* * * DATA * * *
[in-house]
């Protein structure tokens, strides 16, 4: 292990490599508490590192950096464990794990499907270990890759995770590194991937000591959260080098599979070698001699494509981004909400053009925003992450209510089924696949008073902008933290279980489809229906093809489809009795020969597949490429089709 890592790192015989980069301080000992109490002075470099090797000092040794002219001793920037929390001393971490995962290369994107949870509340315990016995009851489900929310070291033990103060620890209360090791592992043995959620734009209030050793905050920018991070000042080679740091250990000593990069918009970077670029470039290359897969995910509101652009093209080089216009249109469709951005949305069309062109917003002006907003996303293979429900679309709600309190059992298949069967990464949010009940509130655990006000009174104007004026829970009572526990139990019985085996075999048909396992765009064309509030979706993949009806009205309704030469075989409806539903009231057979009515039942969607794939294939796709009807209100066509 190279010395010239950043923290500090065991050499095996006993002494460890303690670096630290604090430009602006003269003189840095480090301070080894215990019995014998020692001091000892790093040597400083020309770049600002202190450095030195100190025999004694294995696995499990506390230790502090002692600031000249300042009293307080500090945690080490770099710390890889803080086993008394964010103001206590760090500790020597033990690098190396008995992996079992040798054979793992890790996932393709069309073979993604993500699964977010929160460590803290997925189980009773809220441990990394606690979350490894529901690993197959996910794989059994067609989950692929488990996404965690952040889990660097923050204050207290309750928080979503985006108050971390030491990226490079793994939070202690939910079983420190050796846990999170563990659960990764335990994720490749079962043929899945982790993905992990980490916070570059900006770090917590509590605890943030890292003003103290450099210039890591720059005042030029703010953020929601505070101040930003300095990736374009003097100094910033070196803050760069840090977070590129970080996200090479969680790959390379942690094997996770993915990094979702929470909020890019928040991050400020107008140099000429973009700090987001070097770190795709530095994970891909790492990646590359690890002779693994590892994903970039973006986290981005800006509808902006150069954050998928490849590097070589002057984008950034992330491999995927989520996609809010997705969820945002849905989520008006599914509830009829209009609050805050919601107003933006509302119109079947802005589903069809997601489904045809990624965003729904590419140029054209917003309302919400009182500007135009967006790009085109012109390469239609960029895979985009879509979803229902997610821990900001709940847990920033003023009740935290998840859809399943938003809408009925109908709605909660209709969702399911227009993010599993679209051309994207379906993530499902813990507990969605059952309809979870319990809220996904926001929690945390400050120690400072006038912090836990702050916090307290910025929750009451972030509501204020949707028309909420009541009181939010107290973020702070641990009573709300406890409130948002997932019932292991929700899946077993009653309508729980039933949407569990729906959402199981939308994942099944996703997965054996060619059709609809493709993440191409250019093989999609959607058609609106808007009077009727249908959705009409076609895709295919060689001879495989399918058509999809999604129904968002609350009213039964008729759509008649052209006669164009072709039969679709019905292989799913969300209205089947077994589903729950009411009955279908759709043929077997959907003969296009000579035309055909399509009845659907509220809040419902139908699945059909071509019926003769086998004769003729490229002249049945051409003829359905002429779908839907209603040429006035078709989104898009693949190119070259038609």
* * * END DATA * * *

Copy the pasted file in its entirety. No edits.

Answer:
[in-house]
């Protein structure tokens, strides 16, 4: 292990490599508490590192950096464990794990499907270990890759995770590194991937000591959260080098599979070698001699494509981004909400053009925003992450209510089924696949008073902008933290279980489809229906093809489809009795020969597949490429089709 890592790192015989980069301080000992109490002075470099090797000092040794002219001793920037929390001393971490995962290369994107949870509340315990016995009851489900929310070291033990103060620890209360090791592992043995959620734009209030050793905050920018991070000042080679740091250990000593990069918009970077670029470039290359897969995910509101652009093209080089216009249109469709951005949305069309062109917003002006907003996303293979429900679309709600309190059992298949069967990464949010009940509130655990006000009174104007004026829970009572526990139990019985085996075999048909396992765009064309509030979706993949009806009205309704030469075989409806539903009231057979009515039942969607794939294939796709009807209100066509 190279010395010239950043923290500090065991050499095996006993002494460890303690670096630290604090430009602006003269003189840095480090301070080894215990019995014998020692001091000892790093040597400083020309770049600002202190450095030195100190025999004694294995696995499990506390230790502090002692600031000249300042009293307080500090945690080490770099710390890889803080086993008394964010103001206590760090500790020597033990690098190396008995992996079992040798054979793992890790996932393709069309073979993604993500699964977010929160460590803290997925189980009773809220441990990394606690979350490894529901690993197959996910794989059994067609989950692929488990996404965690952040889990660097923050204050207290309750928080979503985006108050971390030491990226490079793994939070202690939910079983420190050796846990999170563990659960990764335990994720490749079962043929899945982790993905992990980490916070570059900006770090917590509590605890943030890292003003103290450099210039890591720059005042030029703010953020929601505070101040930003300095990736374009003097100094910033070196803050760069840090977070590129970080996200090479969680790959390379942690094997996770993915990094979702929470909020890019928040991050400020107008140099000429973009700090987001070097770190795709530095994970891909790492990646590359690890002779693994590892994903970039973006986290981005800006509808902006150069954050998928490849590097070589002057984008950034992330491999995927989520996609809010997705969820945002849905989520008006599914509830009829209009609050805050919601107003933006509302119109079947802005589903069809997601489904045809990624965003729904590419140029054209917003309302919400009182500007135009967006790009085109012109390469239609960029895979985009879509979803229902997610821990900001709940847990920033003023009740935290998840859809399943938003809408009925109908709605909660209709969702399911227009993010599993679209051309994207379906993530499902813990507990969605059952309809979870319990809220996904926001929690945390400050120690400072006038912090836990702050916090307290910025929750009451972030509501204020949707028309909420009541009181939010107290973020702070641990009573709300406890409130948002997932019932292991929700899946077993009653309508729980039933949407569990729906959402199981939308994942099944996703997965054996060619059709609809493709993440191409250019093989999609959607058609609106808007009077009727249908959705009409076609895709295919060689001879495989399918058509999809999604129904968002609350009213039964008729759509008649052209006669164009072709039969679709019905292989799913969300209205089947077994589903729950009411009955279908759709043929077997959907003969296009000579035309055909399509009845659907509220809040419902139908699945059909071509019926003769086998004769003729490229002249049945051409003829359905002429779908839907209603040429006035078709989104898009693949190119070259038609």